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Tuesday, December 12, 2006

My Visit to Yasukuni Shrine and the Film 'Annoyng Sayonara'

Now it is the holiday time and things are quieter, I would like to look back on some of my activities this year that I have not had a chance to write about yet.

One was my visit to Yasukuni Shrine on August 15th, on the morning when then Prime Minister Koizumi paid a visit to the controversial shrine on the 61st anniversary of Japan's defeat in the WWII. Mr. Koizumi had pledged to visit the shrine on August 15th and finally went ahead with the plan at the end of his 5-year service as Prime Minister. I took this first picture in the huge crowd of people who gathered to witness Mr. Koizumi's visit. Unlike myself who was not necessarily there to support the visit, most of the people around me were cheering and applauding when Mr. Koizumi appeared in front of the main shrine. The people who gathered there seemed to be mostly men in their 20s to 50s. There were very few women. I was then naively expecting that there would be some protesting there, but I saw or heard none. The scene was all one of approval and praise.

The purpose of my visit that morning was not as much to see Mr. Koizumi at the shrine as to feel the whole atmosphere and witness what would actually be going on on the shrine premises at the time of the visit. There were security helicopters, hundreds of police officers and riot police members, media trucks and journalists. Those were all expected, but what I found shocking was the presence of so many right-winger trucks and people who were waving banners with ultranationalistic and hate-filled propaganda, like the one that called the 'comfort women' issue as fabricated. The banner on the picture on the right says 'Japanese, gather under the hinomaru (the Japanese national flag) for solidarity in the name of the Emperor!'

What I also noticed were the signs put up by the shrine at several locations throughout the premises. According to this sign, the shrine bans the distribution of flyers, demonstrative and organizational activities with flags and banners. There were clearly double standards - only the political activities and banners that were acceptable to the Shrine were allowed. I later learnt that Yasukuni would not allow any protestor activities on or outside the shrine, and they would use force to drive them out if any approached. During Mr. Koizumi's visit, the protestors were all elsewhere, in places like Ginza, demonstrating against the Prime Minister's visit to the shrine that was harshly criticized by China and Korea as the shrine glorified the war of invasion by Japan and regarded the war-dead, including war criminals, as eirei, or heroic souls.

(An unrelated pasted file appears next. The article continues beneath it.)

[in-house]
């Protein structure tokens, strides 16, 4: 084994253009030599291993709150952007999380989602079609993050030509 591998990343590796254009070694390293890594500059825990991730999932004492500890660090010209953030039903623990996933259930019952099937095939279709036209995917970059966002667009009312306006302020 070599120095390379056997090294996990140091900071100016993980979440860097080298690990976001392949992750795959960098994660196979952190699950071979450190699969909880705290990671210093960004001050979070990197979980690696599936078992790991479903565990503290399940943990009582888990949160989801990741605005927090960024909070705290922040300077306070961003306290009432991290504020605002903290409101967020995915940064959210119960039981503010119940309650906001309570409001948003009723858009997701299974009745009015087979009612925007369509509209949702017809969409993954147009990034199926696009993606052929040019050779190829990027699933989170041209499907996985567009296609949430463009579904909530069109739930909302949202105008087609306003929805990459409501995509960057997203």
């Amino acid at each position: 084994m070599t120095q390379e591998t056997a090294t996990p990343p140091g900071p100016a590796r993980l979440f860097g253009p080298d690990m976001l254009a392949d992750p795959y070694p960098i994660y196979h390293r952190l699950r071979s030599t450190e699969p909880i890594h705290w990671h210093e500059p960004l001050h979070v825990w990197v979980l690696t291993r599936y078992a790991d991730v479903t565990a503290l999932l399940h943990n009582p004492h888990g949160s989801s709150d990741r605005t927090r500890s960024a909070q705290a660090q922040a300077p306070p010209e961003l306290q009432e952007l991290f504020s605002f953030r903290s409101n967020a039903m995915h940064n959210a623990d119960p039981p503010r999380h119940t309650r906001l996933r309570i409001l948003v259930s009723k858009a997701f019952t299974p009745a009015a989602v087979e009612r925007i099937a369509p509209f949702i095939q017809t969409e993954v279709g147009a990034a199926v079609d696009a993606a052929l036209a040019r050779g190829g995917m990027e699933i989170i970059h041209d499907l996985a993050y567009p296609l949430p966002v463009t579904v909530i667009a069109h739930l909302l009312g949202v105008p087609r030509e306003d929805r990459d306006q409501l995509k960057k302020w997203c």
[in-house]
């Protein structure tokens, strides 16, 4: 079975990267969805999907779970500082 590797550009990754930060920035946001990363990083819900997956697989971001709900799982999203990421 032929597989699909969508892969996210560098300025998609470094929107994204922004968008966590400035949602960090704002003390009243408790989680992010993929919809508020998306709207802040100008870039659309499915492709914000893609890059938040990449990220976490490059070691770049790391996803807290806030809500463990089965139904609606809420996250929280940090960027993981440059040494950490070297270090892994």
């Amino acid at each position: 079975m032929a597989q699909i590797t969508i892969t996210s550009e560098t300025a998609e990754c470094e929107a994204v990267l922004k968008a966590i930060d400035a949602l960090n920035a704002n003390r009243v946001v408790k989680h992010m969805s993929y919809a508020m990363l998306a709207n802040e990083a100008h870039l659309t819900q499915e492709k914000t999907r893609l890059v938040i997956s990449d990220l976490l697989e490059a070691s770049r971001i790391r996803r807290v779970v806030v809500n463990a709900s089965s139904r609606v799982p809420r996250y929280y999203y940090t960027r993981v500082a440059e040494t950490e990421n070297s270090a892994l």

The day before this visit, I went to see the film 'Annyong Sayonara,' co-directed by young Korean and Japanese filmmakers Kim Tae-iI and Kumiko Kato. Yasukuni Shrine was the central issue of the film, and there was a scene where a female protestor was hit by a man who seemed to be a security guard at the shrine. It was the first time in a long time that I actually saw a man hitting a woman even on a screen, so I was quite scared. This is why for my own safety, I remained silent and observant the whole time I was at the shrine the next morning.

The film Annyong Sayonara taught me many aspects of the Yasukuni issue that I didn't know before, and also gave me hope that young generations of Koreans and Japanese citizens are working together to learn from the past and co-create the future with open and honest mind. Annyong (hello) to the bright future, and Sayonara (goodbye) to the tragic past - this is the message of the film. Kumiko Kato, the Japanese director of the film who gave a talk at the Tama screening said that the biggest challenge in the production was intercultural communication between her and Kim Tae-il, the Korean director. I appreciated her candor that there were many obstables to overcome in the joint project, and I am just so proud of the cross-cultural team effort that resulted in such a thought-provoking and inspiring film. I am going to bring this film to Vancouver early next year for public screening. For your information, the link to the film website is:

With love and wishes for your holidays,

Satoko Norimatsu

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